Samuel Carr, who turned state’s evidence against his fellow Mendocino Outlaws, served two years in the state penitentiary then gained his release in May, 1882. Later that year, Doc Standley was elected Sheriff of Mendocino County. He earned re-election in 1884.
Standley lost the race for county sheriff in the fall of 1886 by six votes. Scarcely a year later, his successor died in office. The county supervisors didn’t take long before appointing Doc to re-assume the role of sheriff during March of 1888. He won another election to the post in 1890. In March of 1892, Doc Standley stood his ground in front of a mob of white men, from in and around Fort Bragg, who had run a group of Chinese out of town. The Chinese laborers had been employed to dig the first tunnel on the lumber company’s railroad, connecting the Pudding Creek and Noyo River watersheds. Enough voters deemed Standley’s action as too much, a white man defending the Chinese rather than looking the other way for his Anglo-Saxon brethren. This led to the long time sheriff losing a close election in November 1892.
Doc returned to his Sherwood Valley sheep ranch, provided occasional deputy work, and worked from time to time as a special detective for Wells, Fargo. In mid-January, 1897, Doc trailed a stage robber north of Calpella. In a split-second confrontation, the bandit shot the lawman out of the saddle. The bullets broke the detective’s left arm and penetrated his right leg. The criminal fled and soon thereafter a couple lifted Standley into their wagon, driving him to the home of his mother in Ukiah. A doctor operated by the light of a lantern held by Doc’s twelve-year-old daughter.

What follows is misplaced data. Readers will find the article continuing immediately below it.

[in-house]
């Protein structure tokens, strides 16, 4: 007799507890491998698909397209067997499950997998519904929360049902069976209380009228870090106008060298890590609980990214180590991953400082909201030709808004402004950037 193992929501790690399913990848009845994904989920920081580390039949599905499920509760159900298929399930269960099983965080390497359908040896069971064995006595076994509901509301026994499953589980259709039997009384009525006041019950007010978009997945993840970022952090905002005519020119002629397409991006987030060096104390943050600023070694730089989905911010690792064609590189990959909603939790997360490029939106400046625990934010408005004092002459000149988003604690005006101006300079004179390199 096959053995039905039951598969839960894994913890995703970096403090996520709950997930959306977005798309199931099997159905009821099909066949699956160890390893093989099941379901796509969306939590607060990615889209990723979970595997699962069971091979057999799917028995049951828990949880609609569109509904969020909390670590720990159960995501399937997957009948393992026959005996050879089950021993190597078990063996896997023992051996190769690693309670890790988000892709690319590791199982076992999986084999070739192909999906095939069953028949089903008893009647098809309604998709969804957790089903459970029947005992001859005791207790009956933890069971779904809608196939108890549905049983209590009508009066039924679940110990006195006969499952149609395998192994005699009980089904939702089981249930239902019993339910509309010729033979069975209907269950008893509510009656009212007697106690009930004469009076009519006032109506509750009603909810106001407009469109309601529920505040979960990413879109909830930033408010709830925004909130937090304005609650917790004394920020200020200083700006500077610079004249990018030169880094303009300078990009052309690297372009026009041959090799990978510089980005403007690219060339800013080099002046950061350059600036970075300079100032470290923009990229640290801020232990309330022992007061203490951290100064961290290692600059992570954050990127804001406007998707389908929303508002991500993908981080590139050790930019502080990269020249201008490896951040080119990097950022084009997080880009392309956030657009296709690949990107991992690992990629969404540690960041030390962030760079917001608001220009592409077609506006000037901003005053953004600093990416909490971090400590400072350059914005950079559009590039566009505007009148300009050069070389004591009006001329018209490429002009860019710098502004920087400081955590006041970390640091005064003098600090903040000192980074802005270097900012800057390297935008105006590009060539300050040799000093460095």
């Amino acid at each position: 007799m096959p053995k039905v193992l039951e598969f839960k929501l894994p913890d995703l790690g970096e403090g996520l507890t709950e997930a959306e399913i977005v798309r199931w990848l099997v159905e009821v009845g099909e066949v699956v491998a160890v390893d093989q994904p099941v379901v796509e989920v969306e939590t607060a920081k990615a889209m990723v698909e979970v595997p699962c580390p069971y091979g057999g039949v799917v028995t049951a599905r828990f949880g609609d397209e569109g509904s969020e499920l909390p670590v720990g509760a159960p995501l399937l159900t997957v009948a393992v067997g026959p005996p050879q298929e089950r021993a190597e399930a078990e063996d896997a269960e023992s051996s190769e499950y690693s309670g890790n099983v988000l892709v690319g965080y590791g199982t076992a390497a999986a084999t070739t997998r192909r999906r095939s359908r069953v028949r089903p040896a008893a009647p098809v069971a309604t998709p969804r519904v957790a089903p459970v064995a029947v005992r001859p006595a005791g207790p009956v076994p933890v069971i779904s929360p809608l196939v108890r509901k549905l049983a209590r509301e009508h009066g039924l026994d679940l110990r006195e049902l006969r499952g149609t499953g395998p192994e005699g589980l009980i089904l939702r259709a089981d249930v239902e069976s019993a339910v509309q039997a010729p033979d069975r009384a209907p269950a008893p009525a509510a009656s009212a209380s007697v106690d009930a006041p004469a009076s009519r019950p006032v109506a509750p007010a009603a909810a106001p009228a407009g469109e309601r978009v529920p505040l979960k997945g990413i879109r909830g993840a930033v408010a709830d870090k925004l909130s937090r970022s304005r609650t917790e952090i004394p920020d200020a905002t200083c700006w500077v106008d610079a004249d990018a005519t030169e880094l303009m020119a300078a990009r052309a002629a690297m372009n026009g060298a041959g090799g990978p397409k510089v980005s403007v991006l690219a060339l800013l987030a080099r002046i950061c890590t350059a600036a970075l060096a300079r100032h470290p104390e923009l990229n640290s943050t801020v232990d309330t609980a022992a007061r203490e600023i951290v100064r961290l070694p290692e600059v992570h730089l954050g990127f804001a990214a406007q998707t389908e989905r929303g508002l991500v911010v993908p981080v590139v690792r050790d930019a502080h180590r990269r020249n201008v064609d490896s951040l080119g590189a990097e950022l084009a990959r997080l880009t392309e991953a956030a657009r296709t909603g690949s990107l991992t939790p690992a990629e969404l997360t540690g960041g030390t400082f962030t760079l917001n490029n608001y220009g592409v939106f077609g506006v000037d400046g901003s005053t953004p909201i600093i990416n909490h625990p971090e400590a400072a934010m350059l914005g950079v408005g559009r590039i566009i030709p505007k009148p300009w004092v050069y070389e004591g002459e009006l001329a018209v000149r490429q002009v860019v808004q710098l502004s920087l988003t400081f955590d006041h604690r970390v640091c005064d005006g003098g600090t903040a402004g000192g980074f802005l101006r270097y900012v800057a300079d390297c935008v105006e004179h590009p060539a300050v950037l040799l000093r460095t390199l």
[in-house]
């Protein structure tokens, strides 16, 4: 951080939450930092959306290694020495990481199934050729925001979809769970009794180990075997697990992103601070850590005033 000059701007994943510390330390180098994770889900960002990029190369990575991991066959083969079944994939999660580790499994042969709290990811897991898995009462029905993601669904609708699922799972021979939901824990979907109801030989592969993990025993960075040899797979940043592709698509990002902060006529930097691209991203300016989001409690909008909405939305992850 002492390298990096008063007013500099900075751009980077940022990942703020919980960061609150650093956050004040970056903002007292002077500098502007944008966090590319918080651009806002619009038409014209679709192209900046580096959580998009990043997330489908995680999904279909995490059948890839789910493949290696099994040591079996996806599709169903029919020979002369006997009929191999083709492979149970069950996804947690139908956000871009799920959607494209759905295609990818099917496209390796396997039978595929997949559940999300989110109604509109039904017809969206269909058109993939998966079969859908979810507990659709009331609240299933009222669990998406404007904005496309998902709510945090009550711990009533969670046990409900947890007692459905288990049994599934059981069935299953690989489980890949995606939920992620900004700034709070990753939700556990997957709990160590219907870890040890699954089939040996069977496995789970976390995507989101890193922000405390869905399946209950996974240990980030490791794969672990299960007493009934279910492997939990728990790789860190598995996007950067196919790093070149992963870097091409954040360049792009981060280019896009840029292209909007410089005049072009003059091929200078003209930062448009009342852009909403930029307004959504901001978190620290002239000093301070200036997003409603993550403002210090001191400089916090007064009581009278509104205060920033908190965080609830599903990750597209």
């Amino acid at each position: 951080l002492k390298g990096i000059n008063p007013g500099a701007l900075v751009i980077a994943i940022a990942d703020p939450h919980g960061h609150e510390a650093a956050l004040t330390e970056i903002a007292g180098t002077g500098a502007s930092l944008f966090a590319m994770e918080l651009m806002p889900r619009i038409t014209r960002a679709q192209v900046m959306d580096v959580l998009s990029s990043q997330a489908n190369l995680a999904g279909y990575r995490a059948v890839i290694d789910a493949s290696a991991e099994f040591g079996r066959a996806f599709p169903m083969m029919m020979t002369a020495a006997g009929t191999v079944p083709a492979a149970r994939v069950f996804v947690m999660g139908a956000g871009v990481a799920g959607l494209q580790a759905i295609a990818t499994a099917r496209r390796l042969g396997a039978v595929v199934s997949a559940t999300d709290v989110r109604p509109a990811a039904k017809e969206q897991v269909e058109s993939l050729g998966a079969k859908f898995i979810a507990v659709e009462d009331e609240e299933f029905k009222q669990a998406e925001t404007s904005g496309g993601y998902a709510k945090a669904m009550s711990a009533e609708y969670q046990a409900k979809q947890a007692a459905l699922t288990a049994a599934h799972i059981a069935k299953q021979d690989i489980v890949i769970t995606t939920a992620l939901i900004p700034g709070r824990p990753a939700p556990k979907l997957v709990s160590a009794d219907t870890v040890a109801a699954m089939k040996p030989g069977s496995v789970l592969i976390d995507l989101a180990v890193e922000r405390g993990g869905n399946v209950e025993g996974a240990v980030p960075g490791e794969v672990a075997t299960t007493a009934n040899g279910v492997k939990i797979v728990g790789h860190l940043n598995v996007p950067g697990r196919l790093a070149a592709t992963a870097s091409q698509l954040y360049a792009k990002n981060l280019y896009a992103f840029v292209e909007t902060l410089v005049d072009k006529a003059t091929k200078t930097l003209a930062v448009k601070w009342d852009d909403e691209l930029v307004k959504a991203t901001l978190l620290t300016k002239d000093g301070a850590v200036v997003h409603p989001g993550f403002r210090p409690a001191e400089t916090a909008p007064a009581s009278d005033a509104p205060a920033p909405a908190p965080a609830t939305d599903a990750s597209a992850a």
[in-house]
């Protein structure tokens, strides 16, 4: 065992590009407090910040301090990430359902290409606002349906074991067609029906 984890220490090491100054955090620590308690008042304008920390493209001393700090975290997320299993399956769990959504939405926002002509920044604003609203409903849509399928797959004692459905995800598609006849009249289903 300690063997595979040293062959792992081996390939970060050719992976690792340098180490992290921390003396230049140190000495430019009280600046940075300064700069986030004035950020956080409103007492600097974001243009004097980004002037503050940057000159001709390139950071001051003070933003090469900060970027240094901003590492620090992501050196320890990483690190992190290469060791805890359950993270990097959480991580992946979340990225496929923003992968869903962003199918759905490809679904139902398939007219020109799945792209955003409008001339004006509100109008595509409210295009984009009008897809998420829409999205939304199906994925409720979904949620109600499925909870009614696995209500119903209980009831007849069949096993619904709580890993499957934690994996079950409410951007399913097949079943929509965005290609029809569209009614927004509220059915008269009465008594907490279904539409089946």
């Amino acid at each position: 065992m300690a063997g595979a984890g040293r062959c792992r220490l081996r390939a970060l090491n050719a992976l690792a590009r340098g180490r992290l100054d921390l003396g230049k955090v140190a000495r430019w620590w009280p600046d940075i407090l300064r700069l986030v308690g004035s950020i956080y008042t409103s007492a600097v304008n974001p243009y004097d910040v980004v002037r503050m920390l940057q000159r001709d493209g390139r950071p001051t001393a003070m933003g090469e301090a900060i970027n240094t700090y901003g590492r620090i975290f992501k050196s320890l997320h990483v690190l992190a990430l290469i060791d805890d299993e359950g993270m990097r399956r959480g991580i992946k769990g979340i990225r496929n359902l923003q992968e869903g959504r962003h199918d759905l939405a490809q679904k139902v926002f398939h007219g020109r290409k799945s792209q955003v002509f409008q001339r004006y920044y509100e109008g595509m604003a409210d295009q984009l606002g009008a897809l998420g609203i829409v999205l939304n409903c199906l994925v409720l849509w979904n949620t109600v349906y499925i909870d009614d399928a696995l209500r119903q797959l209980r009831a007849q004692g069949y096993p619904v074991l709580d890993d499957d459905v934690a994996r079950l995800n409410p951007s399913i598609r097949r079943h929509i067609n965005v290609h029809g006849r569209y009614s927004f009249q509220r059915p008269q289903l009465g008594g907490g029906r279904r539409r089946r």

Within days, the county sheriff and deputies captured the stage robber. Standley recovered from the bullet wounds (the first he suffered in the line of duty), which probably saved the criminal from a lynch mob.
The following year, like so many others, Doc headed to the Klondike in search of gold. He did some mining then settled in Nome, working in the freighting business and performing occasional deputy duties. His wife arrived not long after Doc established himself in Alaska. They stayed until 1902, returning to Mendocino County at that juncture.
In 1903, Standley appeared to be the front runner for the job of warden at Folsom Prison. He had the recommendation of Wells, Fargo. The San Francisco Call ran a headline, “Standley Will Be New Warden.”
In an odd twist of fate, Archibald Yell, the Mendocino attorney who had been part of the posse ambushed by the outlaws on October 15, 1879, won the warden-ship. He had served as a state senator, member of the assembly, and at the time held the position of assistant district attorney for Sacramento County.
Doc and his wife returned to Alaska along with one of their four children, daughter Jessie. She soon earned a teaching position in a Nome school. On January 26, 1908, Standley stopped in at the Nome police headquarters. Receiving information on the building’s second floor, Doc made to leave. Perhaps with his mind occupied, he opened a door that led directly to a stairwell. The sixty-two-year-old lawman stepped into open space, fell and tumbled down the stairway, bashing his head and spinal cord. He remained bedridden for months in Alaska before the ice broke enough for shipping to commence. His wife and daughter secured passage for all three, heading for San Francisco. At Seattle, the family disembarked, with Doc taken to a medical facility. His wife and daughter traveled on to California. After some time, a friend boarded another ship with Doc, heading south. The lawman had lost his sight by this time and remained unconscious. When the vessel docked for a time in Portland, it was thought best to carry Standley ashore. There, in Oregon did the former deputy and sheriff pass from the living.